- Associated Press - Thursday, February 6, 2014

CLEVELAND (AP) - A man twice convicted in the arson deaths of a Cleveland woman and eight children at a birthday sleepover asked a judge on Thursday for a third trial over the deadliest house fire in the city’s history.

Lawyers for Antun Lewis, 30, an acquaintance of some of the victims, asked U.S. District Judge Solomon Oliver to throw out the second conviction as unfair because of widespread media coverage of the crime over the years.

Lewis, a small-time drug dealer, was convicted for a second time in December and is scheduled to be sentenced March 18.

The defense said jurors were biased by publicity in the years since the 2005 fire.

“They found Antun Lewis guilty based on the heinousness of the offense itself and pure speculative evidence,” the defense said.

“Given the pretrial publicity and heinousness of the crime, the jury could not presume Mr. Lewis innocent,” the defense continued.

The federal prosecutor’s office, which handled the trials, had no comment on the request.

The fire killed 33-year-old Medeia Carter, four of her children and four other youngsters attending a birthday sleepover party on May 21, 2005.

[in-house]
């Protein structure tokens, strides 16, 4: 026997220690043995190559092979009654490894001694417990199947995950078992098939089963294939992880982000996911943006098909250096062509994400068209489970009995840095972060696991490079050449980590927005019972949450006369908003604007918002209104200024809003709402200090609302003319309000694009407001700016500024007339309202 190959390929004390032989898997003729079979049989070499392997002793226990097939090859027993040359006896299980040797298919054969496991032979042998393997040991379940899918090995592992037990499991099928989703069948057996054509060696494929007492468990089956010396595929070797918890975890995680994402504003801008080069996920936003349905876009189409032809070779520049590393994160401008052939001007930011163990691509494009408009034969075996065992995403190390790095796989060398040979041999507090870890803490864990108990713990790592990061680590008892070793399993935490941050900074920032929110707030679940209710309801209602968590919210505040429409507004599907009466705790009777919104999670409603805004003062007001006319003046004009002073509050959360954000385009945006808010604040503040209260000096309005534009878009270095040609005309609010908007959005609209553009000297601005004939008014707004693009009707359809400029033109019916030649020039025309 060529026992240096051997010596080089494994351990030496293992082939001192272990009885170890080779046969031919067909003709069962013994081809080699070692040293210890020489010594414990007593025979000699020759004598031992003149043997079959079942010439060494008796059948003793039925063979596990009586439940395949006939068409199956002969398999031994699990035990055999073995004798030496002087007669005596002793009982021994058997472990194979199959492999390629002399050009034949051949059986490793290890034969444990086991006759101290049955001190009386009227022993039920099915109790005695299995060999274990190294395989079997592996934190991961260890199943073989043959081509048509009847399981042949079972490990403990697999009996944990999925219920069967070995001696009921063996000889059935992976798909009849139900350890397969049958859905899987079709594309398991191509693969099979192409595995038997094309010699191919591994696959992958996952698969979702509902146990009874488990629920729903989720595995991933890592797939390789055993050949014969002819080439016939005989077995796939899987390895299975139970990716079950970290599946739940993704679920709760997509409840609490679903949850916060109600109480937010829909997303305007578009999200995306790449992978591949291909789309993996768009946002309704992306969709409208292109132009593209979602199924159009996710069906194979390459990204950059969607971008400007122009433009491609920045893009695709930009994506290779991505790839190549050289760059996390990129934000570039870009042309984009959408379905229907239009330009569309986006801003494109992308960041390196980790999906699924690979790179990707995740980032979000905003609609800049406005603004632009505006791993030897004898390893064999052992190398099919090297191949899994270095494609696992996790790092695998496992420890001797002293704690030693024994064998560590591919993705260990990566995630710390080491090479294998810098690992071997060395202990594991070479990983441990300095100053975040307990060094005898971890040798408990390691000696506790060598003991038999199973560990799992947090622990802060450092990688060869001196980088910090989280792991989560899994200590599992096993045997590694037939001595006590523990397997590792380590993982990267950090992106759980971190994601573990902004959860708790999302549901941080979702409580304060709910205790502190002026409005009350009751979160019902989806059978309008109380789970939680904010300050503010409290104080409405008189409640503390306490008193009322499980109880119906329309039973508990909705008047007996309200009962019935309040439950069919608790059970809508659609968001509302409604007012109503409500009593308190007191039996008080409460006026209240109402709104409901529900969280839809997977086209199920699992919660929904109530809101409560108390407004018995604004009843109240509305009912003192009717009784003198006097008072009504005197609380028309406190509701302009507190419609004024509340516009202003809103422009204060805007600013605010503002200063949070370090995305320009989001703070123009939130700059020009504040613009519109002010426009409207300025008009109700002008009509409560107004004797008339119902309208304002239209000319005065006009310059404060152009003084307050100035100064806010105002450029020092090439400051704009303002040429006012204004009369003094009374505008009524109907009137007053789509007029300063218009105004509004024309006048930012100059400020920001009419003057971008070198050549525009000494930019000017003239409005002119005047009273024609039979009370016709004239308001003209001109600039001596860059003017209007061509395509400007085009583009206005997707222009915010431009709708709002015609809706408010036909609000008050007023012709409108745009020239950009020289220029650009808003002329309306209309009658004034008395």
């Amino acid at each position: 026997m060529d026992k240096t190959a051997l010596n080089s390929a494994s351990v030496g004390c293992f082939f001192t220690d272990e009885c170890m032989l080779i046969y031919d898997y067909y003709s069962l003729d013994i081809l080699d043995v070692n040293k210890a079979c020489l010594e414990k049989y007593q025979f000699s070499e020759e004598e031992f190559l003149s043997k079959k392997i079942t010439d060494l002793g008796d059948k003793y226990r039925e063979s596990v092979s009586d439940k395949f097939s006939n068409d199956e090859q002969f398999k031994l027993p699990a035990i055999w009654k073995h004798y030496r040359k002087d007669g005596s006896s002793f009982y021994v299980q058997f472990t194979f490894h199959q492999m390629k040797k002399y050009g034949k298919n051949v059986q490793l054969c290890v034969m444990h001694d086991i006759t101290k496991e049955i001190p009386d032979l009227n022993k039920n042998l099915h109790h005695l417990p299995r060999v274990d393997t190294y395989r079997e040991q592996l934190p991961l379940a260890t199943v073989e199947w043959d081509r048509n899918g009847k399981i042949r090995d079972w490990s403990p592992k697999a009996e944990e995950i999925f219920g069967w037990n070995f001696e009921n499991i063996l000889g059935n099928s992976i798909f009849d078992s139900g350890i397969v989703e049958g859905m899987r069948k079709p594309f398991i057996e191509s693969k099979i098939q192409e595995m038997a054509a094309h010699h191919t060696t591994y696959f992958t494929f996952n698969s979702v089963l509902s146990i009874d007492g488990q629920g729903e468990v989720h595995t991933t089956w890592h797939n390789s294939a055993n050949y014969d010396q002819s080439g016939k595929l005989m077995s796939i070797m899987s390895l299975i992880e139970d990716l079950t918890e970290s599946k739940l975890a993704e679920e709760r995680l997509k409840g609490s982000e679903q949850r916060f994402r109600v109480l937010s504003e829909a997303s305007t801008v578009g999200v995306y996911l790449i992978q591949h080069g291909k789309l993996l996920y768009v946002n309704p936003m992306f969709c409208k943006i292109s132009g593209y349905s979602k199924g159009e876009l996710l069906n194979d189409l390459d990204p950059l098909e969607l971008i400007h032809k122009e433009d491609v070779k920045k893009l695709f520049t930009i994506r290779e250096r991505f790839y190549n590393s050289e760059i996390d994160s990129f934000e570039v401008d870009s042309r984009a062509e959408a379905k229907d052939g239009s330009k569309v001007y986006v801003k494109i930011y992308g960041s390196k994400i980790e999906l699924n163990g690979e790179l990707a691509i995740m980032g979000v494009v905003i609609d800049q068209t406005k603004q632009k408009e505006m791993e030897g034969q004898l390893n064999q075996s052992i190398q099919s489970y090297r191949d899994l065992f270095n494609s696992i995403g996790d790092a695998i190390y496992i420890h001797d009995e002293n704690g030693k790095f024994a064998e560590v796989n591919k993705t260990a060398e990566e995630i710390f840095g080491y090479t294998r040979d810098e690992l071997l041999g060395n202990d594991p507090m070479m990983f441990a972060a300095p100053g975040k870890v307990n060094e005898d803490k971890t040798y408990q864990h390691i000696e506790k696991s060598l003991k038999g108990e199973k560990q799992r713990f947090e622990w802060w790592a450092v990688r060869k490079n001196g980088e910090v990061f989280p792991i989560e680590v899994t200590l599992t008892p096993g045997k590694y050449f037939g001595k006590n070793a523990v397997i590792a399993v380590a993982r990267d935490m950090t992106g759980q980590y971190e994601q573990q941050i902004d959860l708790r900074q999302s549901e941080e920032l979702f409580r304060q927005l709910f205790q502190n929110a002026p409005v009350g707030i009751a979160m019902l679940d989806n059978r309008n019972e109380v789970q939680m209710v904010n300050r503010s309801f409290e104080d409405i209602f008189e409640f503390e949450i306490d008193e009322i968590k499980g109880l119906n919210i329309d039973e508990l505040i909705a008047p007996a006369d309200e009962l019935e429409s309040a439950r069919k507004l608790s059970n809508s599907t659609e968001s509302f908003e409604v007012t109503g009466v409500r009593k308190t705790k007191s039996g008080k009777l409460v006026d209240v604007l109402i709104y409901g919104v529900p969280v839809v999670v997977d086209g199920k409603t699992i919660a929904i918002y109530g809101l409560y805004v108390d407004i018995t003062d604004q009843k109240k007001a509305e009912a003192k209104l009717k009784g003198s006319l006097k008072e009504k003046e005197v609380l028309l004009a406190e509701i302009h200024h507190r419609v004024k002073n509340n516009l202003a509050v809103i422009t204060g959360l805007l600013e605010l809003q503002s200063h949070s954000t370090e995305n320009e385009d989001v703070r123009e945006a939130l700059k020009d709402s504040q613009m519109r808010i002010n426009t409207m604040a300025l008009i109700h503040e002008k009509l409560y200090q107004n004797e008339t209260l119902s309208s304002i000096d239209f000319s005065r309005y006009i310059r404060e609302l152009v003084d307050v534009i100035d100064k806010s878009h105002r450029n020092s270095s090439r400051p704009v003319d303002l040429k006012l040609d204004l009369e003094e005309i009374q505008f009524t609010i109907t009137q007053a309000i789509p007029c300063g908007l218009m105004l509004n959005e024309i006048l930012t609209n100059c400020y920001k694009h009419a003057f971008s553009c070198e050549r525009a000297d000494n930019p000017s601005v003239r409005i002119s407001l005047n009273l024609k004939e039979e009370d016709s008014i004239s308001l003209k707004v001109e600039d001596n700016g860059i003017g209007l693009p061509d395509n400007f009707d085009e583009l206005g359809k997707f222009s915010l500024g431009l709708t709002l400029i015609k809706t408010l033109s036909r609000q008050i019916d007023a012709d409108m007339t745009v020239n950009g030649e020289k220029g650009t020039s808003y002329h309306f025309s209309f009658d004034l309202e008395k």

The children were celebrating Moses Williams Jr.’s 14th birthday. More than 4,000 people attended their funerals at Cleveland’s convention center.

Authorities say Lewis, upset over a drug debt, doused the three-story building’s first floor with gasoline.

Lewis, a convicted drug dealer who knew some of the victims, denied wrongdoing and said he was home several blocks away when the fire started before dawn.

The first conviction was overturned by Oliver, who agreed with the defense that federal prosecutors had used unreliable jailhouse informants.

In the request for a third trial, the defense said prosecutors largely used the same unreliable testimony at the second trial.

“The government has failed to submit new evidence,” said the filing by the defense, which said it had undercut a weak prosecution case with testimony backing Lewis in the second trial.

If the government’s case was weakened at the second trial, “the risk of a miscarriage of justice is only greater” with the second conviction, the defense said.

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